The European Court was asked to determine if the British Court was correct in allowing the hospital the right to remove life sustaining support from Charlie based on the premise that the child is now in pain and any further treatment would likely bring more suffering without any realistic prospect of improving the boy's condition.
Kuznetsova said that the ECHR ruling is hard to accept from moral and ethical perspectives.
Pope Francis had already expressed his support for Charlie's family, and on Tuesday the Vatican said it would do everything it could to make sure Charlie gets the treatment he needs. Enoc said Yates "appears set to stop at nothing" after a British court ordered her son's treatment to be stopped.
"But I also know that no doctor ever wants to be placed in the bad position where they have to make such heartbreaking decisions". Over the phone, Alfano raised the case and reiterated the Vatican kids' hospital's offer, the foreign ministry said. His parents and a London children's hospital said Friday that the 10-month-old boy will be given "more time" before life support is withdrawn.
Charlie's continuous struggle for life and his parents' desperate plight took the internet by storm, and several people voiced their support for the baby.
"The president is just trying to be helpful if at all possible", Ferre said, adding that Trump had not spoken directly with the family and does not want to pressure them in any way.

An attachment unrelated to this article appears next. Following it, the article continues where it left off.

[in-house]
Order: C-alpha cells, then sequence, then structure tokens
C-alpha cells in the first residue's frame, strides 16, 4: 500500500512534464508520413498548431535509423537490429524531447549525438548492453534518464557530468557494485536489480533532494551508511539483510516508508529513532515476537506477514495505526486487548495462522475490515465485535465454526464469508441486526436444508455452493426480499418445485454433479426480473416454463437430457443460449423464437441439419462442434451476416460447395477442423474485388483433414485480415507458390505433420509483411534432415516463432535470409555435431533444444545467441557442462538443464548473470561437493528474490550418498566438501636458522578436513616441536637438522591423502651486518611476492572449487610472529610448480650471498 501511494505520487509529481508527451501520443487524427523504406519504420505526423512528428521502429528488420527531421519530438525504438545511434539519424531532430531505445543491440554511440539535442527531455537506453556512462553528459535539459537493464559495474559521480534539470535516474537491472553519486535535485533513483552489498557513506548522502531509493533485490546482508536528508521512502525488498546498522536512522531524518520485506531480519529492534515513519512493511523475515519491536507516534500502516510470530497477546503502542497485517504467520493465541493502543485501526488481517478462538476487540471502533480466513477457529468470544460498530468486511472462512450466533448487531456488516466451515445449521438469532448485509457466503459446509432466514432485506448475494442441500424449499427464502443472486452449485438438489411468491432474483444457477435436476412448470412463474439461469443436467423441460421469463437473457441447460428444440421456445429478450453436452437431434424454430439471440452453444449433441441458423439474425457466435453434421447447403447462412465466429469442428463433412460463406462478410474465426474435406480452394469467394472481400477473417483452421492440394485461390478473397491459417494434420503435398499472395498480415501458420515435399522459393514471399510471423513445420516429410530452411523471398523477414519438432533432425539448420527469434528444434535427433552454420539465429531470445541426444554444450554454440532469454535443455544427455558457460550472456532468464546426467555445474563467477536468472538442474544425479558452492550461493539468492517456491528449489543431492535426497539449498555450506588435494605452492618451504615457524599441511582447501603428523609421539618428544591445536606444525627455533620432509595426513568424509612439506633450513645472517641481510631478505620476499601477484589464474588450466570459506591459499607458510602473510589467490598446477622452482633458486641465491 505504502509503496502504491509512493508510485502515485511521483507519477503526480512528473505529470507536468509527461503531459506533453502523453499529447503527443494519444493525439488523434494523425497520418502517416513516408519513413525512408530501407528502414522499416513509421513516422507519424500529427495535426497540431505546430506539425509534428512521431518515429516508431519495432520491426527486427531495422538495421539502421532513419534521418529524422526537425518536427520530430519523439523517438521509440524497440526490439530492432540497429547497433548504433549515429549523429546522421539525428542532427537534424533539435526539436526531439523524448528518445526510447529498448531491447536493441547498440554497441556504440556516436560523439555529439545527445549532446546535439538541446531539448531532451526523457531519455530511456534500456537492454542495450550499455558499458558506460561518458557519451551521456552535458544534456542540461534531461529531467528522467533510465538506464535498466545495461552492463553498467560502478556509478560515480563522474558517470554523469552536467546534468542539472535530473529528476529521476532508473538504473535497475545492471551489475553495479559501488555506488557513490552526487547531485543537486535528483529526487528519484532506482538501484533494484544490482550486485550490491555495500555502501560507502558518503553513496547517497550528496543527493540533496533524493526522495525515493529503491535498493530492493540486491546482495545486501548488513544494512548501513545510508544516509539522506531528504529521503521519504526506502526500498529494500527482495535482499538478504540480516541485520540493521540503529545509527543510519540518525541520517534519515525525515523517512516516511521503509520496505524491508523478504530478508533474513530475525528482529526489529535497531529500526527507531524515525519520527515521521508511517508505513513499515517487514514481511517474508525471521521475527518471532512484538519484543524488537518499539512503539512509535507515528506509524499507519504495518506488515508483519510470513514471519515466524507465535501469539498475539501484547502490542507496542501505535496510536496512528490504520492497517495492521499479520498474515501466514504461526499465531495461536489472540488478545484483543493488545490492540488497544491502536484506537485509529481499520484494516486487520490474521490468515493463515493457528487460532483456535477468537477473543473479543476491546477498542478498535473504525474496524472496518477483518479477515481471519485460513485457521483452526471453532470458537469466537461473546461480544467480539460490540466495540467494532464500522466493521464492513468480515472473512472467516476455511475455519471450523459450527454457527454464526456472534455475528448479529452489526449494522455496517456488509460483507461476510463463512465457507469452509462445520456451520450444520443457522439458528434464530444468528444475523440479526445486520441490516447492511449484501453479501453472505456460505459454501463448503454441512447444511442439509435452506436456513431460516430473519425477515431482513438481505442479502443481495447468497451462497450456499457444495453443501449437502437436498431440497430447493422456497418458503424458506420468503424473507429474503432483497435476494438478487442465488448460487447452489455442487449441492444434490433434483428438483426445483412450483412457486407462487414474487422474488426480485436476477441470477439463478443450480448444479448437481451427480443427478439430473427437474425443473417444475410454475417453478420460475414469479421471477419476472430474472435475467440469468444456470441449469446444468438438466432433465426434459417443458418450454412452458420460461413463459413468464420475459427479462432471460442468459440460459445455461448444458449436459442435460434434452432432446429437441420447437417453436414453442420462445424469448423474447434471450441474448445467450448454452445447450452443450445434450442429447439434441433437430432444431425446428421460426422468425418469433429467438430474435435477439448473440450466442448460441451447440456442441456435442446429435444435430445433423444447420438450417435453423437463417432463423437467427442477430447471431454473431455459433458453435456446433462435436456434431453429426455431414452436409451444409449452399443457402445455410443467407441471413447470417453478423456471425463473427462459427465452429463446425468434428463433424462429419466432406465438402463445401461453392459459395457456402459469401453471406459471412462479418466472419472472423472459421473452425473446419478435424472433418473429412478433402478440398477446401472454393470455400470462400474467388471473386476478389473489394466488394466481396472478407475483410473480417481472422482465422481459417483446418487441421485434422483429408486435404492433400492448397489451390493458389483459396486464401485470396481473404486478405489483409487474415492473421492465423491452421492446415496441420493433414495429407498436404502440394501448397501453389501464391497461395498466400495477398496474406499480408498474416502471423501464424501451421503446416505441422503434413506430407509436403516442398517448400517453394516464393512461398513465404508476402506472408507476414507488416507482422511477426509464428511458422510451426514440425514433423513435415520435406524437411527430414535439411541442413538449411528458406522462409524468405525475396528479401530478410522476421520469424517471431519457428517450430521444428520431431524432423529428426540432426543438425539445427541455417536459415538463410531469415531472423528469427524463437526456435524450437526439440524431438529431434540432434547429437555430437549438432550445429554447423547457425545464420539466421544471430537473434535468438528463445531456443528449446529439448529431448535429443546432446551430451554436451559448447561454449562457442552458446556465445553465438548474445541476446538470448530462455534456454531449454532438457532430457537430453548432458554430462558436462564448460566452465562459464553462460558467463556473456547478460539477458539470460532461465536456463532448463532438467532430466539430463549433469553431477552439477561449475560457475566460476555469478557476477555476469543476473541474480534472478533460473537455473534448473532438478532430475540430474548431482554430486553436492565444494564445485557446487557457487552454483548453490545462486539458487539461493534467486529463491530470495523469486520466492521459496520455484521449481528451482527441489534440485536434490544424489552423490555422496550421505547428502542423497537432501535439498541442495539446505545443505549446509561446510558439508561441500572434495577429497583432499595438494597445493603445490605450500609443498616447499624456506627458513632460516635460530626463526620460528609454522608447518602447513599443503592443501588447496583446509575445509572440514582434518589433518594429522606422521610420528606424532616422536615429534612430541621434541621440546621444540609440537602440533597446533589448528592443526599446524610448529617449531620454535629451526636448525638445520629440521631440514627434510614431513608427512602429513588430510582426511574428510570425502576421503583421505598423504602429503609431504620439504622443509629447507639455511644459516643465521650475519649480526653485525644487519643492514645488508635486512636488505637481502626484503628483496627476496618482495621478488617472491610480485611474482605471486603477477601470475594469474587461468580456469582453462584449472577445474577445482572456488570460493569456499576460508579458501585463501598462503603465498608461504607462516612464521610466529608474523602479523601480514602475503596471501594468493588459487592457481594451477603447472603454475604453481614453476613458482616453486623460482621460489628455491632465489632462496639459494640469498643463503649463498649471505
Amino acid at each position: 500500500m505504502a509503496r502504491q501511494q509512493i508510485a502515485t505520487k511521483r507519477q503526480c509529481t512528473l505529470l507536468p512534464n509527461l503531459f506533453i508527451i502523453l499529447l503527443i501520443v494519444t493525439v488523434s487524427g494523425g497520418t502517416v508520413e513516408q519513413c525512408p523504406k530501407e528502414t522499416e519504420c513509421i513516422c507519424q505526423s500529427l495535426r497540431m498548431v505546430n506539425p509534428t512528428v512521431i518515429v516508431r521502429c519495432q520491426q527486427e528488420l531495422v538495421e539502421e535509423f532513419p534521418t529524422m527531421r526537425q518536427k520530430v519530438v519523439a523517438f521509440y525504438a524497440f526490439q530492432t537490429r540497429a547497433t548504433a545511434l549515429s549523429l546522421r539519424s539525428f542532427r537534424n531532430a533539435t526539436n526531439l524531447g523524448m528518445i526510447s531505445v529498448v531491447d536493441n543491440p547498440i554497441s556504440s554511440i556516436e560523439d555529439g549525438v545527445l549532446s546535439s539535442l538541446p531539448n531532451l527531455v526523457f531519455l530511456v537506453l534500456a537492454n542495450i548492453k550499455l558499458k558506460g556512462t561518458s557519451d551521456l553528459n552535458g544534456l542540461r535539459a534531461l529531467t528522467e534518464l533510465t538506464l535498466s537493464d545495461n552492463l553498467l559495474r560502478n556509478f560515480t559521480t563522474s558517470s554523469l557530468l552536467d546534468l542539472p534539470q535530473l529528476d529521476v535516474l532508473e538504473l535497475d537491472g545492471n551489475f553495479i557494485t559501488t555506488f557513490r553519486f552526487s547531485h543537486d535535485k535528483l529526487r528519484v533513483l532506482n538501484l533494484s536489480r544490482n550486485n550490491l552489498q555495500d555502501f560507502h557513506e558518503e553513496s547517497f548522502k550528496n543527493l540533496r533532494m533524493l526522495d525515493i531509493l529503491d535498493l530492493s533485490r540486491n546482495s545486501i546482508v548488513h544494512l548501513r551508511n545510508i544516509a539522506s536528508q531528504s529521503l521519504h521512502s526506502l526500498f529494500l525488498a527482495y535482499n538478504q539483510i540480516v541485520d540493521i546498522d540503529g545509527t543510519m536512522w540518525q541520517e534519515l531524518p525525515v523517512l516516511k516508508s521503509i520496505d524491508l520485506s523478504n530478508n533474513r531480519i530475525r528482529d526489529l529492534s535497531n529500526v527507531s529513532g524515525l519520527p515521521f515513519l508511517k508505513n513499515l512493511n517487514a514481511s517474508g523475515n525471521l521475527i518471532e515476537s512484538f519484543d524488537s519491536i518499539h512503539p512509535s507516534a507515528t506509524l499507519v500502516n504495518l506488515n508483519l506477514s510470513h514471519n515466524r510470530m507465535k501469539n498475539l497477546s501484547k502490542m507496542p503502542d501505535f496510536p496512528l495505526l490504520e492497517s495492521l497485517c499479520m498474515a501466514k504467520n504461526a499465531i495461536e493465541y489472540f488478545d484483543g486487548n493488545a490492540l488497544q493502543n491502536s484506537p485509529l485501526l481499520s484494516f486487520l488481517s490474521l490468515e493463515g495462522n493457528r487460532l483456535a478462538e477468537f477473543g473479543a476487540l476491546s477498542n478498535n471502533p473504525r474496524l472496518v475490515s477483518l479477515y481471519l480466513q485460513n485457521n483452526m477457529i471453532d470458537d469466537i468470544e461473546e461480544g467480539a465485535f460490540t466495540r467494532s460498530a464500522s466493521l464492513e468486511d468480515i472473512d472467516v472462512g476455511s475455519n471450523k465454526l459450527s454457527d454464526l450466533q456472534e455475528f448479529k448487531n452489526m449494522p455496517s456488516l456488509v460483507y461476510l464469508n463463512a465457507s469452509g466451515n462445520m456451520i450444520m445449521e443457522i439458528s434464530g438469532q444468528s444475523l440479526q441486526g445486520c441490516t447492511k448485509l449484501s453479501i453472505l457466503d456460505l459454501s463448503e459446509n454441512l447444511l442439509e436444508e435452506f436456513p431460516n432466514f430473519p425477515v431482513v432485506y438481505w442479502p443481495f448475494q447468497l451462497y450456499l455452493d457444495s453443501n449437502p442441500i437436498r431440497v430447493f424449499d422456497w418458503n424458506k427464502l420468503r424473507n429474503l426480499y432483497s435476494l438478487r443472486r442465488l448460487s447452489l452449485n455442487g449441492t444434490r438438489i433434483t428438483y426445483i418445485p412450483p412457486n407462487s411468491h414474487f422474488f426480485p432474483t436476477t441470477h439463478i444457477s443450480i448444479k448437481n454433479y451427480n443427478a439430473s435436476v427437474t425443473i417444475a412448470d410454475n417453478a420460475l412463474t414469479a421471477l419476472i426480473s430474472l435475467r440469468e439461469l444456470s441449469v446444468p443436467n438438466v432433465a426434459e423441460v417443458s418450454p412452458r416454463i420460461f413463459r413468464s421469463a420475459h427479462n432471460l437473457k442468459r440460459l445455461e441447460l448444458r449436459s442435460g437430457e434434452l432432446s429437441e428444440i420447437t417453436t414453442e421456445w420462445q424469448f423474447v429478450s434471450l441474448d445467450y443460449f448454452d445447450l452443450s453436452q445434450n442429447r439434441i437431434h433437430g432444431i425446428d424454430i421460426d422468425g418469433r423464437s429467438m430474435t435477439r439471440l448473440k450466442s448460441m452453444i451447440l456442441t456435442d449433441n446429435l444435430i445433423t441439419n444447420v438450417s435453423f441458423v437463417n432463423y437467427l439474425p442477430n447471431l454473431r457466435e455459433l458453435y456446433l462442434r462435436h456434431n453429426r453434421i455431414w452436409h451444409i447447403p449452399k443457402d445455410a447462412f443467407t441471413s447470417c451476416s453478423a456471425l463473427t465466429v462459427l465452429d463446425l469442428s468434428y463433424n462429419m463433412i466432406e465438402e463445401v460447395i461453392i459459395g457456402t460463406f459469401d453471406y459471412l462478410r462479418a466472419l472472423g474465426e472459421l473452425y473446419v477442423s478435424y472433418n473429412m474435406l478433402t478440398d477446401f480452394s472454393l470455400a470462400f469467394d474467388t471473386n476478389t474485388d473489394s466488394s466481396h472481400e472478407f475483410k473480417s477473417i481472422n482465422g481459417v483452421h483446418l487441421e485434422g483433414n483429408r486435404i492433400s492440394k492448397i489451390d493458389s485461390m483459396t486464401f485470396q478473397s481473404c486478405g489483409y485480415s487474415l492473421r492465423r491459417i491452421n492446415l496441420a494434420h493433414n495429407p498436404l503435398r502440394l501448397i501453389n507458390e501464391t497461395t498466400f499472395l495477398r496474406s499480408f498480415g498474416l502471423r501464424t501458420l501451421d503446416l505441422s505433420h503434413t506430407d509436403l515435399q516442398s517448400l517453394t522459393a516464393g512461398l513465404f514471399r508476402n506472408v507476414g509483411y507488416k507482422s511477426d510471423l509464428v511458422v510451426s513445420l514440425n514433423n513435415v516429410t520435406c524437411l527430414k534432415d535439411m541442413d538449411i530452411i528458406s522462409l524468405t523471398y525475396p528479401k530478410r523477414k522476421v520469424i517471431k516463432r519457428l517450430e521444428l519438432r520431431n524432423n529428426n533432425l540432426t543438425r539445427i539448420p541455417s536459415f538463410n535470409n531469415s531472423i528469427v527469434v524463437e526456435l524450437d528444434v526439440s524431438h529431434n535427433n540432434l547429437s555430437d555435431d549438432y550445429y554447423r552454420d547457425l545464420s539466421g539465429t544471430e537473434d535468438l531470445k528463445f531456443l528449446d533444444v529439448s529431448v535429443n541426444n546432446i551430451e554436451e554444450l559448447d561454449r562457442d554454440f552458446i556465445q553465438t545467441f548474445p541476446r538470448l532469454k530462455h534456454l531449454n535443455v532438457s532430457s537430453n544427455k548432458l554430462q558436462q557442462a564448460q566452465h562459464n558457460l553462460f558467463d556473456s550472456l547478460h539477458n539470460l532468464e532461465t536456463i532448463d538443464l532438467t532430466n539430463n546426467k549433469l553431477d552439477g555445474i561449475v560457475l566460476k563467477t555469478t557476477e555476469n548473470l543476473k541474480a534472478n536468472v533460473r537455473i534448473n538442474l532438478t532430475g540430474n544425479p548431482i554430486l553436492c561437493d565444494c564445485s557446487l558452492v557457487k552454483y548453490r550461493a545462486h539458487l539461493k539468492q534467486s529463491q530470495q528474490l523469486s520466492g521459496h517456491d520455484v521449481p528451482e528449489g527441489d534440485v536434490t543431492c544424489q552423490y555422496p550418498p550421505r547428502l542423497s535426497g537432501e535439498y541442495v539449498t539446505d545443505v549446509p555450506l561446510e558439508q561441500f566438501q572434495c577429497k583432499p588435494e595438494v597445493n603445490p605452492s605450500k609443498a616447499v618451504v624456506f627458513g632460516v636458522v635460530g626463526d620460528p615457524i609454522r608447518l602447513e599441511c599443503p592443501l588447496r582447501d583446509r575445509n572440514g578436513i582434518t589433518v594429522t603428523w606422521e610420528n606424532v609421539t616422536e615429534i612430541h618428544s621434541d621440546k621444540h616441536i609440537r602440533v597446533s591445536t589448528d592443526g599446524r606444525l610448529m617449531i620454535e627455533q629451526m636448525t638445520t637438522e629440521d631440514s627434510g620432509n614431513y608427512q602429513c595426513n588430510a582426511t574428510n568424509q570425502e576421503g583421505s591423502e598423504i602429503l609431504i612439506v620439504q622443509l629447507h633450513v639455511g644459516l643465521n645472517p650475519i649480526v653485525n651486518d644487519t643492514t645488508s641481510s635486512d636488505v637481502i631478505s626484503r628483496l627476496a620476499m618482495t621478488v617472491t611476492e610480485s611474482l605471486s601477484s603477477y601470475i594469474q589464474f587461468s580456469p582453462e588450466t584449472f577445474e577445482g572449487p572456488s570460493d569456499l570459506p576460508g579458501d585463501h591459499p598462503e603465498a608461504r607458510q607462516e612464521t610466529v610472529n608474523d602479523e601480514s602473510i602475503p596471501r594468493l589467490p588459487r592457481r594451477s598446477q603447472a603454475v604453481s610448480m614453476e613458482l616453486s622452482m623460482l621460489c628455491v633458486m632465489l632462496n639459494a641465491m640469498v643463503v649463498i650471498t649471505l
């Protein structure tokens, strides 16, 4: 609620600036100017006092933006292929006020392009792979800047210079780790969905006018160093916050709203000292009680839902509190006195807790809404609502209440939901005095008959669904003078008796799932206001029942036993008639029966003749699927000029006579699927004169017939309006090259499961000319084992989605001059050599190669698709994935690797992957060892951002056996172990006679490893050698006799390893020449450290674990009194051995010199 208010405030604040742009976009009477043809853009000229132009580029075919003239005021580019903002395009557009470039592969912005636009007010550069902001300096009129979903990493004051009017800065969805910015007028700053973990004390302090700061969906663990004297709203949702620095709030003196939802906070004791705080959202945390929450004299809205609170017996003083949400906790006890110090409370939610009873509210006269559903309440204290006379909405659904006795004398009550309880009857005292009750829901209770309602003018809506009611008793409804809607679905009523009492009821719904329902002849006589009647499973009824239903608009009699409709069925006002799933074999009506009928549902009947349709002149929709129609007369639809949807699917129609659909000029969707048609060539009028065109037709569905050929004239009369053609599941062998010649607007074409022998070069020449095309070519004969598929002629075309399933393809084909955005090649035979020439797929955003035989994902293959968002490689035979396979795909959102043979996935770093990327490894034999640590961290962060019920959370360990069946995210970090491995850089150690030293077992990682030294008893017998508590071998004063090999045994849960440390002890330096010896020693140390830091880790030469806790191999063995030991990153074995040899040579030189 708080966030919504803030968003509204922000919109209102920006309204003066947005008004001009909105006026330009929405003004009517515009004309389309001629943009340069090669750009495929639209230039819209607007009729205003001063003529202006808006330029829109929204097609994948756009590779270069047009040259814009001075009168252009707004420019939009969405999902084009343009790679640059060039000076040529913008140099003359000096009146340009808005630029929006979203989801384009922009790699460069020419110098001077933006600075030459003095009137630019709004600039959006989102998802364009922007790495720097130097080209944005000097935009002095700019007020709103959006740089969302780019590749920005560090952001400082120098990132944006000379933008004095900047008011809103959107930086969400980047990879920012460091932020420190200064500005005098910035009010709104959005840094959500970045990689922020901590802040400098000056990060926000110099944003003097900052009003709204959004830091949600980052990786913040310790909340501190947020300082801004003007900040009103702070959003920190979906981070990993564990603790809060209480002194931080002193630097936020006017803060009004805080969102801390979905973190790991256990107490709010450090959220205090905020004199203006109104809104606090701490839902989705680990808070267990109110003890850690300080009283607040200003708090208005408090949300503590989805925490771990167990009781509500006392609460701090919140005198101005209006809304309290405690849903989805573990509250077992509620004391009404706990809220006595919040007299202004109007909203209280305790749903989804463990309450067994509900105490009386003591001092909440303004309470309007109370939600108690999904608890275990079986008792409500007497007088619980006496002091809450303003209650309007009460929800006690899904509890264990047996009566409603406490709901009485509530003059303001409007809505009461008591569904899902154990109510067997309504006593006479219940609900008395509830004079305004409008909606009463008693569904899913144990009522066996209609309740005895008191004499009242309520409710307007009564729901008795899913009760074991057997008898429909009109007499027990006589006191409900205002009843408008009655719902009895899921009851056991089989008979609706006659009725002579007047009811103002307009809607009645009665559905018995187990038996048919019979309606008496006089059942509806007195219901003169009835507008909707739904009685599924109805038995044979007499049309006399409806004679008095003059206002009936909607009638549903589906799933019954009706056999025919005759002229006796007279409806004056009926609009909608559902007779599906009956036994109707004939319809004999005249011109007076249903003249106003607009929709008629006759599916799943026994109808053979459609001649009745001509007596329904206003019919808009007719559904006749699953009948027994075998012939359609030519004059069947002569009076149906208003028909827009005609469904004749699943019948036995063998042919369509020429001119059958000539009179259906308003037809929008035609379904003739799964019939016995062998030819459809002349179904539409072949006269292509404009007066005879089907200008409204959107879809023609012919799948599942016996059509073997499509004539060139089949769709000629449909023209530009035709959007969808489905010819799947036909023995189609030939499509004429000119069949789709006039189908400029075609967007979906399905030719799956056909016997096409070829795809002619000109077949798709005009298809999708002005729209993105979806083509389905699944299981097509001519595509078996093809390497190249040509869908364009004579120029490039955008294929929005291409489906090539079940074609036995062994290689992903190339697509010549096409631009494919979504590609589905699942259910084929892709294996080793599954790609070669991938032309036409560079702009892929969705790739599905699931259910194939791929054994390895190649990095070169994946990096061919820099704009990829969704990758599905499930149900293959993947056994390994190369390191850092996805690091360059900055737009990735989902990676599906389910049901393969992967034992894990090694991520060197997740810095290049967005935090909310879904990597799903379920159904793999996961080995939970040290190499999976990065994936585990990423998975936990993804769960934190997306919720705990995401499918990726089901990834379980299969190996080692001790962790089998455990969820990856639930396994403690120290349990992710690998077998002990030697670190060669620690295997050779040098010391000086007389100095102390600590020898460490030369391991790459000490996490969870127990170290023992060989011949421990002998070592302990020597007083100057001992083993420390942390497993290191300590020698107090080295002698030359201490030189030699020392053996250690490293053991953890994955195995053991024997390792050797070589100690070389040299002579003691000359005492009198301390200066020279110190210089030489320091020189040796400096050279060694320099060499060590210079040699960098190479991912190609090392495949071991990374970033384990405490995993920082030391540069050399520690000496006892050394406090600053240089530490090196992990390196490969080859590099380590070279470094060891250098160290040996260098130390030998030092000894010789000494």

Charlie was admitted to the Great Ormond Street Hospital in October and was diagnosed with a mitochondrial disease that causes muscle weakness and muscle damage.
Mrs May said: "I'm sure the thoughts of all Members of the House are with the family and Charlie at this exceptionally hard time". "We also encourage the Catholic community to pray for Charlie, his parents and all those that have been caring for him".
But they have reached the very end of their legal battle after the European Court of Human Rights backed British doctors who said it would be kinder to let their son die.
But the U.K.'s top death panel has been affirmed by the so-called "European Court of Human Rights", which is apparently some kind of worldwide death panel that convenes in Strasbourg, France, but reserves the right to sentence children everywhere to die.